Technology is a tool that is gender blind.  Being a nerd should not have the idea of genetalia attached to it.  The boys do this.  Not the girls, and this is once again why the Mrs wrote their song and once again why I take umbrage. It is this kind of false attribution that creates a culture in which I have to defend my nerdiness, because the truth is, I AM kind of a cool girl.  But I am ALSO a nerd, and also a jock, and also crafty, and also lots of things.  To quote Whitman, "I am vast, I contain multitudes."  Do not confuse me for a one dimensional object that shocks you with an opinion, or worse, a capability.  And don’t expect me to suddenly feel as if I have to defend myself to you because I am all of those and more than good enough at one thing.  This is my problem with Mrs.  I am so so glad they are coming into their own, and rock ON, Sisters!!   I am already there, and I think a lot of women of my generation are too.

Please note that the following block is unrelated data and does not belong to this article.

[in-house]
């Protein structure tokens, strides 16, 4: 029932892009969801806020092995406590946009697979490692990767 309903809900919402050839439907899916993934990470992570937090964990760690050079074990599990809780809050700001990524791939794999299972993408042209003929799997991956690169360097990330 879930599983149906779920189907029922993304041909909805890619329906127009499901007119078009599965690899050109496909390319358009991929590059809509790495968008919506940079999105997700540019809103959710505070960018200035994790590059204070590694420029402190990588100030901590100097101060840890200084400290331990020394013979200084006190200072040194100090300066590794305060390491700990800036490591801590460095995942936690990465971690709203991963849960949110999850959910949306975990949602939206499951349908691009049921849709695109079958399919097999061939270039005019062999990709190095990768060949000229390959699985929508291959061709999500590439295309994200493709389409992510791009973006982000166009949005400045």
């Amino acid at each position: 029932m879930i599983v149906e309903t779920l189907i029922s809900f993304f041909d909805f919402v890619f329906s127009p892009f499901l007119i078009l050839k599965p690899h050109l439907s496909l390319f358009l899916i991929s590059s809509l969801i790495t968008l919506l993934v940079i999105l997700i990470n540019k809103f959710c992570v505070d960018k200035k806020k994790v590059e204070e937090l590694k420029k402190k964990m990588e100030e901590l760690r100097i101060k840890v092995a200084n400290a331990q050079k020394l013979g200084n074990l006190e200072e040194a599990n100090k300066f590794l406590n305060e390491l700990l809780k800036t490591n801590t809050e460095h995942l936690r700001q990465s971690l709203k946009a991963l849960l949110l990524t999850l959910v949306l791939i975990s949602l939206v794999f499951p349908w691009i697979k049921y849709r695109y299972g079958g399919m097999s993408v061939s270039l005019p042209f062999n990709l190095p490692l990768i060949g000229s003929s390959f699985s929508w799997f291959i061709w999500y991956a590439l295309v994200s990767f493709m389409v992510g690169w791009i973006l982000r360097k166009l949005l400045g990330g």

So I get the idea.  I get the anthem.  But I almost think that by putting it out there more attention is brought to bear on why we limit ourselves then how we don’t have to.  It almost becomes an angry self-limitation. And I am bummed about this.  And I am bummed that they have to feel this way.  I do think the problem is the buy in of women.  I also think it is easier for women to buy into this because the pressure to be perfect IS directed at women.   My suggestion is to put the onus where it belongs, not on ourselves, but on those who are creating the pressure, and lets not buy THAT.  Pointing it out when someone wants you to be who you are not is a great message.   To say you are only enough, is not.  We are all more then enough.

Tuesday, July 29, 2014

BlogHer 2014 and what I learned



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 The dude with his arms in the air on the screen is Guy Kawasaki.  I waved at him.  He waved back.  I felt cool for five minutes until I realized he probably didn't recognize me. ( I sit with his wife in church sometimes) Ah well, take your moments where you can.